The Aër (Greek: Ἀήρ, lit. the "air"; modern Greek: Αέρας; Slavonic: Воздухъ, Vózdukh) is the largest and outermost of the veils covering the Chalice and Diskos in the Eastern Orthodox Church and the Byzantine Rite Eastern Catholic Churches. It is rectangular in shape and corresponds to the veil used to cover the chalice and paten in the Latin Rite, but is slightly larger. It is often made of the same material and color as the vestments of the officiating priest, and often has a fringe going all the way around its edge. Tassels may also be sewn at each of the corners.

It takes its name either from the lightness of the material of which it is made, or from the fact that during the Nicene Creed in the Divine Liturgy, the priest holds it high in the air and waves it slowly over the Chalice. Its original use was to cover the Chalice and prevent anything from falling into it before the consecration. It symbolizes the swaddling clothes with which Christ was wrapped at his Nativity, and also the grave clothes in which he was wrapped at his burial (both themes are found in the text of the Liturgy of Preparation).

The Aër is first mentioned by name in an explanation of the Divine Liturgy by a writer of the sixth century, and is also alluded to as "the so-called Aër" in the Acts of the Council of Constantinople.

Divine Liturgy

During the Divine Liturgy, whenever the Aër is to be placed over the Gifts (the Bread and Wine for the Eucharist), it is first wrapped around the censer and then laid over the Chalice and Diskos, so that the front edge of the Aër just touches the surface of the table. When not covering the Gifts, the Aër is folded (usually folded 3 x 3, so that when it is laid out flat the creases will form a cross). The Aër normally has a cross embroidered in its exact center, so that when it is folded the cross is visible.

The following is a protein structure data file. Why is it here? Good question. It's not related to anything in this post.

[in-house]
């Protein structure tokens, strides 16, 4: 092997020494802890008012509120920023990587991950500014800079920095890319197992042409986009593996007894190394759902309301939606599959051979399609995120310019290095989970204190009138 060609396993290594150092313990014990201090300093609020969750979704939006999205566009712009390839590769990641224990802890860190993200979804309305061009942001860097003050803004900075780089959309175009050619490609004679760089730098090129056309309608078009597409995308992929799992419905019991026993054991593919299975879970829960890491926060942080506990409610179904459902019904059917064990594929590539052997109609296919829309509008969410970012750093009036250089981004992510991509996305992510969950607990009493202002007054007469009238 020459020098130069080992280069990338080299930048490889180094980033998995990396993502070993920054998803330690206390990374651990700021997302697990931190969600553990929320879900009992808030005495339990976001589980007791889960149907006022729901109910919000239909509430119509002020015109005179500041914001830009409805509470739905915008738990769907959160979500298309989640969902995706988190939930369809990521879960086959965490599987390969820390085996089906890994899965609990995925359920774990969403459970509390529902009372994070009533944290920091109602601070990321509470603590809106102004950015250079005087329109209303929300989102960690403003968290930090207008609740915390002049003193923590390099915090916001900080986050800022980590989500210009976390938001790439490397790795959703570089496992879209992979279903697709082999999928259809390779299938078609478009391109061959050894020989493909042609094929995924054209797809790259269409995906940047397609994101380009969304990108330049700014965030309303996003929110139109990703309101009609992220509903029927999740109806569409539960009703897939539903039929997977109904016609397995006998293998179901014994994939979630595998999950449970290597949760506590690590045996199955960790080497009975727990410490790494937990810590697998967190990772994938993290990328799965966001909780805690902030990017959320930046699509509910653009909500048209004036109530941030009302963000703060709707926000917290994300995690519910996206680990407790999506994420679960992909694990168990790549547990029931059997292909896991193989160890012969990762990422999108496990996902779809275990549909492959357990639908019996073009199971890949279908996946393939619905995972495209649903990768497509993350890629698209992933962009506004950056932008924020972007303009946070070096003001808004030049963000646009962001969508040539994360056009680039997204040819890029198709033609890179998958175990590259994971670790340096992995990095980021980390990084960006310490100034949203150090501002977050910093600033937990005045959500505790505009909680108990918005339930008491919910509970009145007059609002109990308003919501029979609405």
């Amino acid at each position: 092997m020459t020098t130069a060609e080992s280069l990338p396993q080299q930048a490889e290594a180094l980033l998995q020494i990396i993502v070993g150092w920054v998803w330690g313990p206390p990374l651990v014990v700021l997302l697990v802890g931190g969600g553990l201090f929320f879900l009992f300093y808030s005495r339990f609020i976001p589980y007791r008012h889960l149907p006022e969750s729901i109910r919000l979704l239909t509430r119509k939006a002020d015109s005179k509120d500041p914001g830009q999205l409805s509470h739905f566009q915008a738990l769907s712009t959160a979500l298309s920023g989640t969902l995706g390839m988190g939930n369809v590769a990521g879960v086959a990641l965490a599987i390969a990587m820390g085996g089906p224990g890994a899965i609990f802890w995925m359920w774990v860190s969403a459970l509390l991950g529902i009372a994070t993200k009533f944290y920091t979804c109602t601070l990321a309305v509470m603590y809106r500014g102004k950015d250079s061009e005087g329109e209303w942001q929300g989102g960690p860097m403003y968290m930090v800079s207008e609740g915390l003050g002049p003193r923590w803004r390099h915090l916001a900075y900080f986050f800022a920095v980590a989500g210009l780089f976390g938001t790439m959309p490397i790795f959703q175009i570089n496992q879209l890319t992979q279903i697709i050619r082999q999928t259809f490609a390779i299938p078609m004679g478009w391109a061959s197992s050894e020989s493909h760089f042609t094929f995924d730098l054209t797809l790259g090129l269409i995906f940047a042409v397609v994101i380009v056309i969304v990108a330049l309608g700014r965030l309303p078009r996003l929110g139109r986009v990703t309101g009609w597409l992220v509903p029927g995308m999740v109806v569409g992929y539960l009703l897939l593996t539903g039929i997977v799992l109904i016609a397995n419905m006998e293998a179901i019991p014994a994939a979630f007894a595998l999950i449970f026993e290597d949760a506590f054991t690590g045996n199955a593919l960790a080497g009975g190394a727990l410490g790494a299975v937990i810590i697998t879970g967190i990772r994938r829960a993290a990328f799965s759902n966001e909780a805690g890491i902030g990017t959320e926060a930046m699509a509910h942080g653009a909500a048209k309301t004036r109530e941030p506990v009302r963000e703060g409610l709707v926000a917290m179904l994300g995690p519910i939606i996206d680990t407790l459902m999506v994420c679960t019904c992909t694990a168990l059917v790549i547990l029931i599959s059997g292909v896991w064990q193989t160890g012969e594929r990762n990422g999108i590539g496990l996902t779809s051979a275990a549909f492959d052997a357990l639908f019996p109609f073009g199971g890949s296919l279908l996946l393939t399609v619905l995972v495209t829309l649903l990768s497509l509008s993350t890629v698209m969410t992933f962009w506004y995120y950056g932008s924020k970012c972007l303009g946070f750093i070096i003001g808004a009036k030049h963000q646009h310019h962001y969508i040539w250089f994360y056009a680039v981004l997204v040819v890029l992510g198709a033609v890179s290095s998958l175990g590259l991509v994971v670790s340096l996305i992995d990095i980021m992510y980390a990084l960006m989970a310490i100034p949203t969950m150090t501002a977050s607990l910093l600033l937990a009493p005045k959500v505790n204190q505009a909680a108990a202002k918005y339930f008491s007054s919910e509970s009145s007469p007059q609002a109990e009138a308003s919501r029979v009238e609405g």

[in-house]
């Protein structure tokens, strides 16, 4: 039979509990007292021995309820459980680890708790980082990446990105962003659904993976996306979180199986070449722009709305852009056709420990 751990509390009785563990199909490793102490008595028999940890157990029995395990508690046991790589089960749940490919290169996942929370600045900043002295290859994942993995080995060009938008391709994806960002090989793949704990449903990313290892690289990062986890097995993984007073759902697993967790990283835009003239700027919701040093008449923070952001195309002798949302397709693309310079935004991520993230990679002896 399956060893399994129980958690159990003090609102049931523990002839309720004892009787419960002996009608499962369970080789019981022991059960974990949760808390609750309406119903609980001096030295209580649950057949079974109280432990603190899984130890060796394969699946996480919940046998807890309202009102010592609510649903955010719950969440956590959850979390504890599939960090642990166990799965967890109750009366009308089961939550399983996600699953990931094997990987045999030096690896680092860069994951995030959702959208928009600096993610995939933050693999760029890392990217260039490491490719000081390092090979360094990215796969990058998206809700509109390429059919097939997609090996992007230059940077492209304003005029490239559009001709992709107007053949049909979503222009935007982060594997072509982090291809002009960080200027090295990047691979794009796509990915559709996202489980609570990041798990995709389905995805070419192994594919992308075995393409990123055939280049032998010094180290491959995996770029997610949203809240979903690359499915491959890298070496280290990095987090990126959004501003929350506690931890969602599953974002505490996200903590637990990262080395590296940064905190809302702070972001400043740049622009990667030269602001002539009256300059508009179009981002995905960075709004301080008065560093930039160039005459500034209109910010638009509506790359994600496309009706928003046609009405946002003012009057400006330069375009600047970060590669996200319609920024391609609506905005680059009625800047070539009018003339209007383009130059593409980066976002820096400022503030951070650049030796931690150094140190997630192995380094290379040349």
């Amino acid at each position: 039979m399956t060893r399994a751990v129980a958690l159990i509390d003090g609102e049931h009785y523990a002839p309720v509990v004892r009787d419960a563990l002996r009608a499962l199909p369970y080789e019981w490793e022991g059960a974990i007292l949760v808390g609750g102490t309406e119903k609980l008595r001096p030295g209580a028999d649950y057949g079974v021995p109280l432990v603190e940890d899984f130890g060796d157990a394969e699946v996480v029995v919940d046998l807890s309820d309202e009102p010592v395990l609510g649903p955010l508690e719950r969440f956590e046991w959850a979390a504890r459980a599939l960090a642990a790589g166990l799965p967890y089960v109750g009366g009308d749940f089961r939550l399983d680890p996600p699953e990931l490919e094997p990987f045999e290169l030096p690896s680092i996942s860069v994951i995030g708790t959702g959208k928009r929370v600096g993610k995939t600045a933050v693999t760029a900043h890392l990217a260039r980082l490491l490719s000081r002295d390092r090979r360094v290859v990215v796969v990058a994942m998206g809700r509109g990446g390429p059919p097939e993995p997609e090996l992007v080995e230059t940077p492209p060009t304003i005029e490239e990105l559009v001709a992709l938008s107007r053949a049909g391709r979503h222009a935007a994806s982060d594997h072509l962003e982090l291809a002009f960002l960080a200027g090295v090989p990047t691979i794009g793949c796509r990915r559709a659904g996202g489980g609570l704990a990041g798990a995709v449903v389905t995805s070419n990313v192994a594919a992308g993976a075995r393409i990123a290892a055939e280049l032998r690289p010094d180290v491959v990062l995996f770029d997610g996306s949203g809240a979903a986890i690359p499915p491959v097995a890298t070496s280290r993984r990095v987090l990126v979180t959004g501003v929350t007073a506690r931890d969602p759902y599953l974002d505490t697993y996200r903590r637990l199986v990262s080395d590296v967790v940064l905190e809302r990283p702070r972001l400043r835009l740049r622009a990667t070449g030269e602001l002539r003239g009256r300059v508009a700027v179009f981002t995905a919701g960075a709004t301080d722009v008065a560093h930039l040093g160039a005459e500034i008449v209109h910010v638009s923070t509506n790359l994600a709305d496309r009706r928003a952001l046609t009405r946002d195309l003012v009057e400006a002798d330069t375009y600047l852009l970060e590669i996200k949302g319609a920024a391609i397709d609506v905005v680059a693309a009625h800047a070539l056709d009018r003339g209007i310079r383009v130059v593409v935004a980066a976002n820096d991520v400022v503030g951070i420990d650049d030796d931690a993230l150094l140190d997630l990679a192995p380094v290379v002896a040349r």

At the Great Entrance (when the sacred vessels are brought in procession to the Altar), the priest will place the Aër over the deacon's left shoulder before he hands him the Diskos (the priest himself will carry the Chalice). For this reason, the Aër will often have ribbons sewn onto it, so it can be tied securely in place. If there is no deacon serving, the priest will place the Aër around his own neck like a cape, which will leave his hands free to take both the Diskos and the Chalice.

Just before the chanting of the Symbol of the Faith (Nicene Creed), the Priest will kiss the Diskos and Chalice (by kissing the Aër in the place where it touches each vessel) and the front edge of the Holy Table (Altar). During the Creed, the priest will hold the Aër above the Gifts and waive them slowly, indicating the activity of the Holy Spirit. When a bishop is serving the Liturgy, the concelebrating priests will hold the Aër during the Creed as the bishop kneels (or bows his head) underneath it. After the Creed, the Aër is folded and placed on the Holy Table.

Following Communion, the Aër is placed, still folded, on the Diskos, together with the Spear, Spoon and Asterisk and little veils, and all are taken back to the Prothesis by the deacon.

Other Uses

Whenever a bishop first arrives at a church or monastery, he will be greeted by the senior priest holding a tray covered by an Aër, on which is placed a blessing cross for him to kiss.

At the Ordination of a priest, when it is time for the Great Entrance, the Bishop will drape the Aër over the candidate's head and shoulders, and in this manner he will carry it in the procession. The candidate will not enter the Sanctuary with the rest of the clergy, but will remain standing at the Holy Doors. The Bishop will remove the Aër from his head and place it over the Gifts and cense them, after which the Ordination takes place.

During Feasts of the Cross a cross is laid on a tray covered by an Aër and decorated with basil leaves and flowers, and carried by the priest from the Prothesis to the Holy Table. During the course of the service, this tray will be placed in the center of the church and all the faithful will come forward to venerate the cross.

At the death of a priest or bishop, when his body is vested for burial, his face will be covered with an Aër to show his closeness to the Sacred Mysteries.

In some of the monasteries on the Holy Mountain, when the Ecclesiarch (Sacristan) and Paraecclesiarch (his assistant) cense, each will wear an Aër on his left shoulder.


See also

External links


  • Aer
  • Aër Article from Catholic Encyclopedia


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